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Jim Chanos says there's a culture of lying in Silicon Valley and Theranos was the tip of the iceberg

  • Jim Chanos, who predicted the fall of Enron, is warning investors of overly-optimistic leaders of companies that he says could end up like disgraced start-up Theranos.
  • "There seems to be a culture where you're allowed to say things that in any other time people would say is illegal. You can't lie to investors," Chanos says.
  • He pointed out a pervasive "willingness to sort of say anything by CEOs" and lack of due diligence by boards and investors.
Jim Chanos
Scott Mlyn | CNBC
Jim Chanos

In Silicon Valley, hyperbole is becoming a problem, according to prominent short-seller Jim Chanos. The billionaire who predicted the fall of Enron is warning investors to be skeptical of young, optimistic leaders of companies that he says could end up like disgraced start-up Theranos.

"There seems to be a culture where you're allowed to say things that in any other time people would say is illegal. You can't lie to investors" Chanos, the founder of Kynikos Associates, told CNBC's "Closing Bell" Wednesday. "You're going to see an increase of these kinds of revelations as time goes on, particularly out in Silicon Valley."

Chanos, who teaches a course on the history of financial fraud at Yale University, said the field is "fertile" for companies like Theranos to mislead investors, especially in a bull market.

"People's sense of disbelief is reduced and they begin to believe things that are too good to be true, and bad people take advantage of that," said Chanos, whose firm has more than $2 billion in assets under management spread across a short-only fund and a hedge fund.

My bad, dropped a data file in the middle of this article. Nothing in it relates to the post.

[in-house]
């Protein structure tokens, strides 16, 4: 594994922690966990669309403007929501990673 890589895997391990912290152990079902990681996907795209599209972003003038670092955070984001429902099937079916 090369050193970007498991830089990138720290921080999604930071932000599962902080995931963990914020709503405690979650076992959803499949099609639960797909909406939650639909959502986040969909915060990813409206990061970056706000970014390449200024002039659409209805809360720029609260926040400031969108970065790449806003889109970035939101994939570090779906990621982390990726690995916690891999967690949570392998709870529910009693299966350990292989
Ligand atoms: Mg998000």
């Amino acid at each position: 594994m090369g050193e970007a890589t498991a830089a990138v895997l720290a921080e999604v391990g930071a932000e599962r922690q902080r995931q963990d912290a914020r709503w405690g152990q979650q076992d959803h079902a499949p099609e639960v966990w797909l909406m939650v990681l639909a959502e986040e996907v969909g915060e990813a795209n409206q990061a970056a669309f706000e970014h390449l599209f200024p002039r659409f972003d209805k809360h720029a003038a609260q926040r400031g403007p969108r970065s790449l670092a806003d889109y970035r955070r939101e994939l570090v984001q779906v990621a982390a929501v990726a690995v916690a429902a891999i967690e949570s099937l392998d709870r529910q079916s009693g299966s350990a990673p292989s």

Theranos CEO Elizabeth Holmes was charged with fraud in March after raising more than $700 million while deceiving investors.The start-up made it appear as if it had successfully developed a commercially-ready portable blood analyzer when the technology could only perform a fraction of the tests advertised.

Holmes settled civil charges with the Securities and Exchange Commission in March. As part of the agreement, she returned millions of shares to the privately held company, paid a $500,000 fine and cannot serve as an officer or director of a public company for 10 years.

Chanos pointed to an overall lack of due diligence by both the boards and investors in believing CEOs like Holmes.

He also said the Silicon Valley "willingness to sort of say anything by CEOs" is an issue at Tesla, a company he is betting against.

Chanos called shares of the electric car maker "overvalued" and said its CEO Elon Musk's predictions are based on "futuristic hype."

"The fact of the matter the company is not profitable from operations," Chanos said. "It's about the future and keeping investors focused on some point in the future when they think the company might be profitable."

He criticized Musk for not seeing "the immediate future" when it came to layoffs. Tesla told employees Tuesday it will cut about 9 percent of its workforce.

A Tesla representative wasn't immediately available.

Chanos said in April on CNBC that he shorted Envision Healthcare in the middle of last year, Mednax in 2018, and that he's been short Dunkin' Brands and Restaurant Brands International for "about a year."

WATCH: Chanos on Tesla & Musk